I heard Spencer Overton speak on his book Stealing Democracy a few months back, and it was pretty compelling.
posted by rinosaur at 5:58 AM on November 3, 2008


Thanks for these answers. What I am wondering is why isnt there a push to make people aware of their rights clearly? With an educated populace like in the USA and with the mediums of communication surely it should be easy, e.g. , to have a TV campaign making people aware of their rights and providing a mechanism to report problems?
posted by gadha at 6:27 AM on November 3, 2008 [1 favorite]


because an ignorant populace is easier to sway?
posted by plinth at 6:39 AM on November 3, 2008


As a general rule, Republicans benefit by discouraging turnout and Democrats benefit by increasing turnout, and any shenanigans engaged in by the respective parties reflects those ends. We make it much harder to register to vote in the US than it ought to be.

Given the internet, however, I think that a lot of things that would have gone unreported or underreported are now getting more attention, and some of the more egregious tactics (dressing up as INS Agents and hanging around polling places, or even hiring off-duty cops to go hang out in uniform outside of polling places) will be harder to get away with nowadays- all it take is one person with a cellphone camera uploading it to YouTube and suddenly the whole world knows about it.

I am currently in a battleground state volunteering for the Obama campaign to do Voter Protection- I will be at a polling place all day on Tuesday, encouraging people to stay in line to vote and alerting the party if anything untoward seems to be happening.
posted by ambrosia at 6:41 AM on November 3, 2008 [1 favorite]


Recently, it HAS been Republicans. But historically, it is all over the place. It often followed race lines. Whichever party contained the racist bloc at the time.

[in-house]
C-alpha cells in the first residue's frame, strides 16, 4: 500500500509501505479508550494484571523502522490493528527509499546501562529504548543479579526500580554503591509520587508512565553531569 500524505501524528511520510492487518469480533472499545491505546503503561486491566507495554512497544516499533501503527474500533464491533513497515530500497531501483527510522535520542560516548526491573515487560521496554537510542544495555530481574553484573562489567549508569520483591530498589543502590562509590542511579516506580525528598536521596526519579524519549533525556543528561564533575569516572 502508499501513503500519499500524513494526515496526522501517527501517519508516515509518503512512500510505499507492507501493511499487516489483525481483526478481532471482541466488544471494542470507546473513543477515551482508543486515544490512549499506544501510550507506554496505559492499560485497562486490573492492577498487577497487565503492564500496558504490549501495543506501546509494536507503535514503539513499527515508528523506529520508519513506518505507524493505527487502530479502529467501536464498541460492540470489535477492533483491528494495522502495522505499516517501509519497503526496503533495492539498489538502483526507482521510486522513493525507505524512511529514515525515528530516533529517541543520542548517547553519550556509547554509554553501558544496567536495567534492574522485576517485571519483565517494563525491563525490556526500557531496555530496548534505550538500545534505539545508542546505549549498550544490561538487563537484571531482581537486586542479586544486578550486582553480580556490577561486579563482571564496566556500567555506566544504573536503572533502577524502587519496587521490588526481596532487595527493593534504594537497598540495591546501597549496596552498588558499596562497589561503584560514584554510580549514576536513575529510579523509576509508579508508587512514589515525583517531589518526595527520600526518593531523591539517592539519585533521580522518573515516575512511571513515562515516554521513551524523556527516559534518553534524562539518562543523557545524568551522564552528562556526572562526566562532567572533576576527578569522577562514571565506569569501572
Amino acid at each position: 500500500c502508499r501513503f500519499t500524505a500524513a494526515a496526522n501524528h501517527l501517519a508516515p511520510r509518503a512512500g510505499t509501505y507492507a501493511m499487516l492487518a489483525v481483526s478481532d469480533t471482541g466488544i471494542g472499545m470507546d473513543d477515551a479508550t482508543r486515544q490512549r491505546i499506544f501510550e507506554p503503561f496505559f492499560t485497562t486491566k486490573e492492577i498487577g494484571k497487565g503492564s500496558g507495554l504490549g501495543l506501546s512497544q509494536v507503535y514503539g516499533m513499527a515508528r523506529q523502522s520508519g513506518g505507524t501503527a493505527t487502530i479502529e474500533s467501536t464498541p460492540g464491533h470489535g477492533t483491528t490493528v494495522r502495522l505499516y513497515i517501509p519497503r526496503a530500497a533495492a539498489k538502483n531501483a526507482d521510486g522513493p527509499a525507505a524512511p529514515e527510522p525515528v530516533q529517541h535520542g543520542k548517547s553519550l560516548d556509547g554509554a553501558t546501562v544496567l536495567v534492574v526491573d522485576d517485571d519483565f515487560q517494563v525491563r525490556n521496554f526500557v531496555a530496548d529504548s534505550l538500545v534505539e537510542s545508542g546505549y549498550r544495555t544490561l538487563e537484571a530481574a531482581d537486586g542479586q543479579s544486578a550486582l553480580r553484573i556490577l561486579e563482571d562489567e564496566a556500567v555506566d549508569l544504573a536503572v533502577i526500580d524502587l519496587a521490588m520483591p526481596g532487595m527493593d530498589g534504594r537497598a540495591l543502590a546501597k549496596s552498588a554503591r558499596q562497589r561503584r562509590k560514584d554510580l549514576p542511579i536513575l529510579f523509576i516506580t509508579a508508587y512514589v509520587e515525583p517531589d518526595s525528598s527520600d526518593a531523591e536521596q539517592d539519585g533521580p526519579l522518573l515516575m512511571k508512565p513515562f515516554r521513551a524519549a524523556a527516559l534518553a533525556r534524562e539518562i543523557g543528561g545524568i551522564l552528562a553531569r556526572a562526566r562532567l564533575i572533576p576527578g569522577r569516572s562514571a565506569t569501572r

Why isn't there a push to make people aware of their rights? There is- voting information is all over the place. Heck, for major elections, voting day is a day off of work. I doubt that people are swayed by it.

It is sickening how people feel like winning via dirty tricks is somehow honorable...
posted by gjc at 6:44 AM on November 3, 2008


What I am wondering is why isnt there a push to make people aware of their rights clearly?

You mean, why aren't there constant ads bombarding the population with "ELECTION DAY IS NOV. 4TH, FOR EVERYONE!" and "REPORT FALSE FLIERS TO THE POLICE IMMEDIATELY!"?

Probably because public service ad dollars are legitimately better spent on other things. In those relatively rare events when false fliers or the like get distributed, AFAIK the local authorities generally do take some pains to clear things up.
posted by ROU_Xenophobe at 6:56 AM on November 3, 2008


all it take is one person with a cellphone camera uploading it to YouTube and suddenly the whole world knows about it.

But that's the thing, nothing mentioned thus far is illegal. Nothing is illegal about sending fliers, nothing is illegal about simply being a cop at a polling place or dressing up in a costume. it sucks, but it isn't illegal, sadly.

Even if the whole world is watching what is there to be done about it? The campaigns make sure to stay extremely distanced from these tactics, giving them plenty of deniability room. They point to a few rogue agents out in the public and say there is nothing that they can do while at the same time funnelling well laundered, bleached, starched, and pressed money to them through the back channels of back channels. ROU_X has it right, even when crimes are committed, it is nearly impossible to prove and completely inpossible to prove "conspiracy" which takes the most solid of evidence and would be all you do to tie te charges back to anyone that really mattered.
posted by Pollomacho at 6:58 AM on November 3, 2008


Heck, for major elections, voting day is a day off of work. I doubt that people are swayed by it.

Not unless you're a public employee. Hardly anybody I know has the day off, which is why "early voting" is so popular, and there is a push in some areas to change election day from a Tuesday to the weekend.
posted by dforemsky at 7:30 AM on November 3, 2008


Street Fight, the film about Cory Booker's fight to become Mayor in Newark, NJ, is worth watching. The incumbent at the time used a number of blatant tricks to win the election. Booker won the next go-round, but it's a painful watch nonetheless.
posted by GilloD at 7:35 AM on November 3, 2008 [2 favorites]